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The Clock is Ticking on Companies to Protect Themselves When Whistleblowers Bring Complaints

Guest Post By: H. David Kotz

H. David Kotz is a Managing Director at Gryphon Strategies, a full-service investigation firm, which he joined in January 2012 after serving for over four years as the Inspector General for the SEC.  He was a guest speaker at Epstein Becker & Green’s March 7, 2012 breakfast briefing, 2012’s Key Issues for Financial Services Employers.

The head of the Securities and Exchange Commission’s (SEC’s) Whistleblower program reported on March 14, 2012 that the SEC Whistleblower program has been receiving a continuous volume of complaints since the program began in August 2011.  From August 12, 2011 through September 30, 2011, the SEC whistleblower program received 334 complaints (an average of 7 per day) and according to the SEC, since that time frame, the volume has continued to be steady.  The SEC is also reporting that in nearly all of the whistleblower complaints they have received, the whistleblowers have notified their employer’s internal compliance program of their claims.  Sean McKessy, the head of the SEC’s Whistleblower program, stated on March 14, 2012, that in all but a handful of complaints, the whistleblowers have reported making the notification of the fraud internally.

Under the SEC Whistleblower program, while there is no mandatory requirement for a whistleblower to report internally, significant incentives have been put in place to encourage whistleblowers to report the fraud to their internal compliance offices.  For example, a whistleblower may be entitled to an increased award as a direct result of their participation in internal reporting.  If a company does not perform an investigation within 120 days and does not report to the SEC within 120 days and the whistleblower does, the whistleblower can receive retroactive credit back to the original date of internal reporting.  This may be of significant monetary value to the whistleblower.  In addition, it may be argued by the whistleblower or its counsel, that the company’s failure to conduct a full investigation within the 120-day time period, may be evidence of a lack of commitment to compliance on the company’s part, or even that the whistleblower’s claim has merit.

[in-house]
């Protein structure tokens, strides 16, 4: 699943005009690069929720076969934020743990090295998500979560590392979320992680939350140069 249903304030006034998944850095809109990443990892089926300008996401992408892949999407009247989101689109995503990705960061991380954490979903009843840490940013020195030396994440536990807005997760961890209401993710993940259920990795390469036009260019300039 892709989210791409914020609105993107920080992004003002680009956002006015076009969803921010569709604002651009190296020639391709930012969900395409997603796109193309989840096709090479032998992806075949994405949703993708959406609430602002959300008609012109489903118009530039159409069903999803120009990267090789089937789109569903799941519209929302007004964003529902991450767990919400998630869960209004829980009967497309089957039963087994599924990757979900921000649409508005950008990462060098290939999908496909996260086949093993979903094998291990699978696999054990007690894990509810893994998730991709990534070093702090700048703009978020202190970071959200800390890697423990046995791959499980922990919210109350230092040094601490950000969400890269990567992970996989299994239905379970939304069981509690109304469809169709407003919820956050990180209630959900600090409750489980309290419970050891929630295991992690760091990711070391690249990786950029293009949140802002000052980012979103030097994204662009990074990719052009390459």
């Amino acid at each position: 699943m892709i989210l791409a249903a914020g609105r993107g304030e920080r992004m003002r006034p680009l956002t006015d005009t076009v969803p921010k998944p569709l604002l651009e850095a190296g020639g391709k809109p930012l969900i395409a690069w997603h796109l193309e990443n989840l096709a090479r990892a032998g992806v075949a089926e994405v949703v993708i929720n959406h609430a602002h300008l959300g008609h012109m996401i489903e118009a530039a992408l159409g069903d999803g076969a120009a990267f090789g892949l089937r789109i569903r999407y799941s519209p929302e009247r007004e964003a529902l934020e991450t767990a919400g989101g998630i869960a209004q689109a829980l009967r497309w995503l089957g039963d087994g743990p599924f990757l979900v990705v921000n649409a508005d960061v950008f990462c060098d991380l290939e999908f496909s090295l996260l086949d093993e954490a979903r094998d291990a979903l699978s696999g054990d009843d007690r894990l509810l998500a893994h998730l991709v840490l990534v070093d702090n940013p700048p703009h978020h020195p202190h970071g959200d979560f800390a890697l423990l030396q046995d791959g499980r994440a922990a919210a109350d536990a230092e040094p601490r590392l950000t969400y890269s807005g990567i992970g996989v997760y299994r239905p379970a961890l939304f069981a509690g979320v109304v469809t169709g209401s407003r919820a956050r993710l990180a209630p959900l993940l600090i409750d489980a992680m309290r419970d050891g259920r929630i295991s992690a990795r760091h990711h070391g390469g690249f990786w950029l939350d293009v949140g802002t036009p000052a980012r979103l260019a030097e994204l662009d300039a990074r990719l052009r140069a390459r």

Thus, the SEC Whistleblower rules effectively create a 120-day window for companies to address internal whistleblower claims.  Therefore, it is critical that companies become aware of the extent of their exposure or liability from a whistleblower claim within the 120-day window so that they may make an educated judgment on whether they should self-report, or whether they are required to modify their financial statements or otherwise make a filing or submission.  This information is also critical to making a determination about what actions the company may legally take against the whistleblower should a performance based action or disciplinary measure be warranted.  Therefore, a thorough, effective and credible investigation must be completed within the 120-day window.  The investigation should be conducted preferably by an outside entity with experience in the underlying issues raised in the complaint and knowledge about the implications of the findings.  The conclusions of the investigation should be reviewed by counsel and careful consideration should be given to the company’s next steps.

A failure to conduct a thorough and credible investigation within the 120 time frame may result in increased exposure and liability.  As a result of the revamped SEC Whistleblower program, there are plaintiffs’ counsel who have been aggressively courting whistleblowers to come forward and report wrongdoing.  Companies need to protect themselves and ensure that all whistleblower complaints are scrutinized carefully and fully investigated so that a “small gripe” on the part of a whistleblower does not result in a “giant headache” for the company.